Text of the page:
Economist’s View: ‘In the Fiscal Debate, a Little Symbolism Can Go a Long Way’ | Bedford Corners Real Estate

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Sunday, December 23, 2012

‘In the Fiscal Debate, a Little Symbolism Can Go a Long Way’

Tyler Cowen on the negotiations over the fiscal thingie:

In the Fiscal Debate, a Little Symbolism Can Go a Long Way, by Tyler Cowen, Commentary, NY Times: …We must decide whether to pursue a relatively loose and stimulative policy, and to trust in our later discipline, or to slam on the brakes now.

Yet there may be a way to square this circle. When it comes to income tax rates, we could raise them for virtually everyone, to send a clear message that the current fiscal situation is unsustainable. …

To see how this could work, consider this script: Let’s say the Republicans decide to largely give in to what the President Obama is proposing. There is, however, a catch: the president has to agree to raise marginal tax rates on all income classes, not just on the rich. The tax increase would be one-quarter of a percentage point, or some other arbitrary small amount, with larger increases possible for higher incomes, as has been discussed. The deal also stipulates that both the president and Congress must publicly acknowledge that current plans for government spending can’t be financed unless taxes on most or all income groups climb further yet, and by some hefty amount.

Given the slow economy, it is undesirable to reverse all or even most of the Bush tax cuts. A small but publicly trumpeted clawback of some of the cuts would send the right message to voters, while minimizing the macroeconomic fallout. The nice thing about symbols — single shots across the bow — is that they often can suffice. …

Of course, the notion of tolerating — and especially endorsing — any tax increase is anathema to many of President Obama’s opponents. But keep in mind that possible alternatives, like another debt-ceiling debacle or an agreement that panders to our fiscal illusions, would probably be worse for both the economy and the longer-term reputation of the Republican Party.

In our country, the typical approach to fiscal deadlines is to kick the can down the road. But that assumes we are kicking a can, not a grenade. It’s time for at least one party — and why not the electoral loser? — to do something just a little shocking. It can give in on much of the negotiations, but insist that both sides start stressing the fiscal truth.

Maybe I’m just having one of those days and can’t see the obvious, a house full of family will do that, but I’m a bit confused about the spending side of this proposal. Does Tyler mean that the spending cuts Obama has proposed will remain, but the tax increase will be moderated for now and replaced by a commitment to increase them further at some future date? If so (and I may have this wrong), why is the only worry that “Given the slow economy, it is undesirable to reverse all or even most of the Bush tax cut”? Why isn’t it undesirable to cut spending as well? When all is said and done, spending cuts plus tax increases, how would the burden be distributed? Is the current situation — the baseline from where we start the changes — fully optimal, or do we also need to correct distortions, inequities in the past distribution of income, etc.? If there are corrections that are needed, and I believe there are, then the share equally notion has much less force.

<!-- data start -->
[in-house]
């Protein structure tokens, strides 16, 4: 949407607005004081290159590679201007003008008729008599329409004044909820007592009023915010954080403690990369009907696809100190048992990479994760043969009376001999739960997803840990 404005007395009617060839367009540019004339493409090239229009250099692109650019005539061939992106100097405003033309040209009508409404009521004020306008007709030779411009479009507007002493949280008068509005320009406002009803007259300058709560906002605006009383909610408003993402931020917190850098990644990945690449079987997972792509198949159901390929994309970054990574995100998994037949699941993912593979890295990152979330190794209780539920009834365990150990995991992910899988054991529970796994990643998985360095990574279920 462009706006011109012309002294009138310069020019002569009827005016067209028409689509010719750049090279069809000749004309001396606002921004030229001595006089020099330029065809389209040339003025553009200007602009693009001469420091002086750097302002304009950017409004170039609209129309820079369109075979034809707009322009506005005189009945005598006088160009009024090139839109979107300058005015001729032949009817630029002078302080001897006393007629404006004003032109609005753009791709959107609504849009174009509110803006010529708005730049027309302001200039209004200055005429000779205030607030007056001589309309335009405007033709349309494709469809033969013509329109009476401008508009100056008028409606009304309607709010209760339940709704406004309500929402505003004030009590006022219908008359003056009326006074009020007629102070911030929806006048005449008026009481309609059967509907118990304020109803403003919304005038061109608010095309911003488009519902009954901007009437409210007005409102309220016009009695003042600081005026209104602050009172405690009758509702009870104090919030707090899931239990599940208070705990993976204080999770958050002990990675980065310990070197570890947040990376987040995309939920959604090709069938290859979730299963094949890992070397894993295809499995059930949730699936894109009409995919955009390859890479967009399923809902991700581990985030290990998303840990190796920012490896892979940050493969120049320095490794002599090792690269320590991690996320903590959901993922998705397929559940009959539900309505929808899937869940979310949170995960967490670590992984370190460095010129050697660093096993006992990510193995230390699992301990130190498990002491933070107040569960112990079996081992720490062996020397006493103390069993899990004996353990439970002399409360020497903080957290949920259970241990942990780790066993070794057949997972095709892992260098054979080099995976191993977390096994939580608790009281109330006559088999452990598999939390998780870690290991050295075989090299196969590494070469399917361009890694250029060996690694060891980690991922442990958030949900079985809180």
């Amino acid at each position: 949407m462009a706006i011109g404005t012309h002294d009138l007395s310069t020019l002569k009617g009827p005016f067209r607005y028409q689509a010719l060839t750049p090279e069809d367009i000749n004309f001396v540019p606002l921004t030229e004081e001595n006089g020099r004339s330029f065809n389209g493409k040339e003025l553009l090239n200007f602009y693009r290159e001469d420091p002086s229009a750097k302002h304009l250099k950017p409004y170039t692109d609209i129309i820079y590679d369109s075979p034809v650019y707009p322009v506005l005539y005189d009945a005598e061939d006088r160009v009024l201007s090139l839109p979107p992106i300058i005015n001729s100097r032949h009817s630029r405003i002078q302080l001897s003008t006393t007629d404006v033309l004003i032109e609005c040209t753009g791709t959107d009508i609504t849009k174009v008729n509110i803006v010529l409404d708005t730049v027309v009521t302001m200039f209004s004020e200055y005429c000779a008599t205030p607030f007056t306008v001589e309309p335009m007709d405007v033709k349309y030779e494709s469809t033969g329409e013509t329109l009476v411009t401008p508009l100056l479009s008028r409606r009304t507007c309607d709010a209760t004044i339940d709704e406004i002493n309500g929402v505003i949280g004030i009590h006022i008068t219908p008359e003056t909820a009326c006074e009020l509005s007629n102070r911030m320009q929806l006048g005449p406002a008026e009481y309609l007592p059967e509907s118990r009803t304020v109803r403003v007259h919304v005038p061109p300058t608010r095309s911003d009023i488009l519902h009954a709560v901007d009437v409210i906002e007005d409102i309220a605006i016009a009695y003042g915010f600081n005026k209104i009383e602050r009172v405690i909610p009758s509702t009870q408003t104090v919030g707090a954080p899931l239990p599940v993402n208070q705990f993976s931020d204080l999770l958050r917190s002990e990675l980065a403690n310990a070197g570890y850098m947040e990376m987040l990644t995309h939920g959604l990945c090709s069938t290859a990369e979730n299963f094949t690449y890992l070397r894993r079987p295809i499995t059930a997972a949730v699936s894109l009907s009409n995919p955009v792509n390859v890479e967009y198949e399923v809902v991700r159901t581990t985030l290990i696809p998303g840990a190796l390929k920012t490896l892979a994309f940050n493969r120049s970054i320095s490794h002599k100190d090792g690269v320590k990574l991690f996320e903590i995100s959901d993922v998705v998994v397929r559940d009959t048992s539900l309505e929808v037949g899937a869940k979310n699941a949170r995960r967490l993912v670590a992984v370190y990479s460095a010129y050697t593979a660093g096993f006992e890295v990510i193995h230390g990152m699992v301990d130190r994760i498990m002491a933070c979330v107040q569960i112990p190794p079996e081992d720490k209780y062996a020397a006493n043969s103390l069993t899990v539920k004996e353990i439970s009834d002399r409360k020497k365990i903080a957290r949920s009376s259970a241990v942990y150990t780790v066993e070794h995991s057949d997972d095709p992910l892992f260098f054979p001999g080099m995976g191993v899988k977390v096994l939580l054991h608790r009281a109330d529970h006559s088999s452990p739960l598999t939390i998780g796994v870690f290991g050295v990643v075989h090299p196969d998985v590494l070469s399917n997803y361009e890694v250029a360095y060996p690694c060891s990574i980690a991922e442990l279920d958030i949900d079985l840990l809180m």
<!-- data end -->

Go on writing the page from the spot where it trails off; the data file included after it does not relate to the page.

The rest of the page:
It’s true that “we are all in this together” under Tyler’s proposal, but it is not at all clear that the shares are equitable. In any case, it probably doesn’t much matter since the chances of Republicans agreeing to vote for a tax increase, no matter how small, is extremely low.

    Posted by on Sunday, December 23, 2012 at 10:18 AM in Budget Deficit, Economics, Politics, Taxes | Permalink  Comments (30)

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    Kaleberg said…

    The Republicans have already voted for a tax increase. Bring it on.

    denim said…

    News must be scarce. This is a manufactured scam. The same clan of psychobabble PR men that got Thatcher, Reagan, Bush I, Clinton, Bush II, and now Obama elected are basically doing another psyops on the American public. Rather than use truth, reason, and facts, they use confusion, fear, other raw emotions that Freud and Bernays developed in order to manage public opinion to conform to what they want rather than the good of the country.
    Scam:
    http://therealnews.com/t2/index.php?option=com_content&task=view&id=33&Itemid=74&jumival=951
    BBC documentary political control of the masses:
    Skip to Part 4 — Eight People Sipping Wine in Kettering
    http://thoughtmaybe.com/the-century-of-the-self/#top
    Related:
    http://www.nakedcapitalism.com/2012/12/bill-black-ets-celebrate-the-failure-of-the-july-2011-great-betrayal.html?utm_source=feedburner&utm_medium=feed&utm_campaign=Feed%3A+NakedCapitalism+%28naked+capitalism%29&utm_content=Google+Reader

    Jeffrey Stewart said in reply to denim

    Dean Baker relentlessly supports the view that all else the same, the US would have long term budget surpluses if we spent the same per person on health care as other advanced capitalist countries, e.g., Canada.

    What are the reasons for the conclusion that “the current fiscal situation is unsustainable?”

    anne said in reply to Jeffrey Stewart…

    http://www.oecd.org/document/16/0,3343,en_2649_34631_2085200_1_1_1_1,00.html

    October 31, 2012

    Organisation for Economic Co-operation and Development Health Data